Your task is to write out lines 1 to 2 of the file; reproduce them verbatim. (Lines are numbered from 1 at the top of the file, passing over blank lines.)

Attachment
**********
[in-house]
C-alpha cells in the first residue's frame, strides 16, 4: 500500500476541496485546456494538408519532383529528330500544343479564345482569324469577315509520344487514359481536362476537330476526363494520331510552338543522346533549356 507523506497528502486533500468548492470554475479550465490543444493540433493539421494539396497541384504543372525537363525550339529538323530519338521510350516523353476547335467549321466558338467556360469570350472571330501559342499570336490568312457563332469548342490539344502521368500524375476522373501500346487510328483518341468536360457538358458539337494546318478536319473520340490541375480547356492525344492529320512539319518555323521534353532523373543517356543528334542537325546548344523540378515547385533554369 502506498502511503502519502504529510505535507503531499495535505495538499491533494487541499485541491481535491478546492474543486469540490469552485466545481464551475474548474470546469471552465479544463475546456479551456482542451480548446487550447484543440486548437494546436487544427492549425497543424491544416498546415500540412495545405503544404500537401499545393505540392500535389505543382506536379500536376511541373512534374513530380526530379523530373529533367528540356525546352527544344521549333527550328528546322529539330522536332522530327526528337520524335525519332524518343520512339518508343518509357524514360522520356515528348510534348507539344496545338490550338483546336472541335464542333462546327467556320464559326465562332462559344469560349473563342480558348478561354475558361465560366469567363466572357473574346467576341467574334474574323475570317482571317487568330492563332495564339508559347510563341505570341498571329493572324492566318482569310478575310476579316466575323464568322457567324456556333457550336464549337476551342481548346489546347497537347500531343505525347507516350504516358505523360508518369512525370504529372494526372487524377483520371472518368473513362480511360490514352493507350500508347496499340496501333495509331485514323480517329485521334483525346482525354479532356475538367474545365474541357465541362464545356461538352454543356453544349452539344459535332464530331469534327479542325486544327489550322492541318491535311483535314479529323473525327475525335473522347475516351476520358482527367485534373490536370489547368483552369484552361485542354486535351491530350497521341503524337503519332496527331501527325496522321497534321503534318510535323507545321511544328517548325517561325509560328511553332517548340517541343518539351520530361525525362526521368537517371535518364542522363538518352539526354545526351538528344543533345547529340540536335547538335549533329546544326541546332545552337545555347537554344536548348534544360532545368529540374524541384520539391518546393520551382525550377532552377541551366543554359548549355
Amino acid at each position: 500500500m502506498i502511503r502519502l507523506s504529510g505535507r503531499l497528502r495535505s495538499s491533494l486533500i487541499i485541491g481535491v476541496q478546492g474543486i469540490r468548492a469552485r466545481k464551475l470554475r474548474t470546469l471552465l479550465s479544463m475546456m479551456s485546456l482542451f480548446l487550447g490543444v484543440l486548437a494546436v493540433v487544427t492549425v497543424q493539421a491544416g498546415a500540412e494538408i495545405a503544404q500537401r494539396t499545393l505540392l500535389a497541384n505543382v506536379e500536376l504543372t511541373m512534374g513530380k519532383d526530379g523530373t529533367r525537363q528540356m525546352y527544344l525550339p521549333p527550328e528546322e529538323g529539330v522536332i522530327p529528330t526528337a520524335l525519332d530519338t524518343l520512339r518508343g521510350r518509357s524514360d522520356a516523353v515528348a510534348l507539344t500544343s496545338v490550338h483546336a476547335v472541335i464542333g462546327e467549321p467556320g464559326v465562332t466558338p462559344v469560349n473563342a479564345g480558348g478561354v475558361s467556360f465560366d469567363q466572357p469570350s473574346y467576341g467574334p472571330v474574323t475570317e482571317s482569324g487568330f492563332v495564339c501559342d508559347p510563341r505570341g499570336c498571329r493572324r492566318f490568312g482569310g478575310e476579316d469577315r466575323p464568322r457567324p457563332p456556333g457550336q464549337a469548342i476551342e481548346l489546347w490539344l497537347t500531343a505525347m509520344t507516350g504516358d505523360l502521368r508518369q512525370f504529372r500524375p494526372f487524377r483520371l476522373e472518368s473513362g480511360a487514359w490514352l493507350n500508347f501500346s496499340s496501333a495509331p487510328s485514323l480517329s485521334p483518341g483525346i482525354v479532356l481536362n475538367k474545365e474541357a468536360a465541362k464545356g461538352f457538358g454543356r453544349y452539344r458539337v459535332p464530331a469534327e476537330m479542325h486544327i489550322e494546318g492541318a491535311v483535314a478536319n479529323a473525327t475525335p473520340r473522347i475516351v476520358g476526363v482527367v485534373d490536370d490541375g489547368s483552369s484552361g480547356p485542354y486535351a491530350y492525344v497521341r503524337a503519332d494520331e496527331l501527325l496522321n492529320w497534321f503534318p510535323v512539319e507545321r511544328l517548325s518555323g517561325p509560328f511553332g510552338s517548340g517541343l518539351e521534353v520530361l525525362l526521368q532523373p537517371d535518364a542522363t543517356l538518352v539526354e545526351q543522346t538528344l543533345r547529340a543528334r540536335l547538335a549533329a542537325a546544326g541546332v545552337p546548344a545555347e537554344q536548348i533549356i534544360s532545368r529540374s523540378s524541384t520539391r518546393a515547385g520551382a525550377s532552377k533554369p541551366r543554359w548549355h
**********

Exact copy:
[in-house]
C-alpha cells in the first residue's frame, strides 16, 4: 500500500476541496485546456494538408519532383529528330500544343479564345482569324469577315509520344487514359481536362476537330476526363494520331510552338543522346533549356 507523506497528502486533500468548492470554475479550465490543444493540433493539421494539396497541384504543372525537363525550339529538323530519338521510350516523353476547335467549321466558338467556360469570350472571330501559342499570336490568312457563332469548342490539344502521368500524375476522373501500346487510328483518341468536360457538358458539337494546318478536319473520340490541375480547356492525344492529320512539319518555323521534353532523373543517356543528334542537325546548344523540378515547385533554369 502506498502511503502519502504529510505535507503531499495535505495538499491533494487541499485541491481535491478546492474543486469540490469552485466545481464551475474548474470546469471552465479544463475546456479551456482542451480548446487550447484543440486548437494546436487544427492549425497543424491544416498546415500540412495545405503544404500537401499545393505540392500535389505543382506536379500536376511541373512534374513530380526530379523530373529533367528540356525546352527544344521549333527550328528546322529539330522536332522530327526528337520524335525519332524518343520512339518508343518509357524514360522520356515528348510534348507539344496545338490550338483546336472541335464542333462546327467556320464559326465562332462559344469560349473563342480558348478561354475558361465560366469567363466572357473574346467576341467574334474574323475570317482571317487568330492563332495564339508559347510563341505570341498571329493572324492566318482569310478575310476579316466575323464568322457567324456556333457550336464549337476551342481548346489546347497537347500531343505525347507516350504516358505523360508518369512525370504529372494526372487524377483520371472518368473513362480511360490514352493507350500508347496499340496501333495509331485514323480517329485521334483525346482525354479532356475538367474545365474541357465541362464545356461538352454543356453544349452539344459535332464530331469534327479542325486544327489550322492541318491535311483535314479529323473525327475525335473522347475516351476520358482527367485534373490536370489547368483552369484552361485542354486535351491530350497521341503524337503519332496527331501527325496522321497534321503534318510535323507545321511544328517548325517561325509560328511553332517548340517541343518539351520530361525525362526521368537517371535518364542522363538518352539526354545526351538528344543533345547529340540536335547538335549533329546544326541546332545552337545555347537554344536548348534544360532545368529540374524541384520539391518546393520551382525550377532552377541551366543554359548549355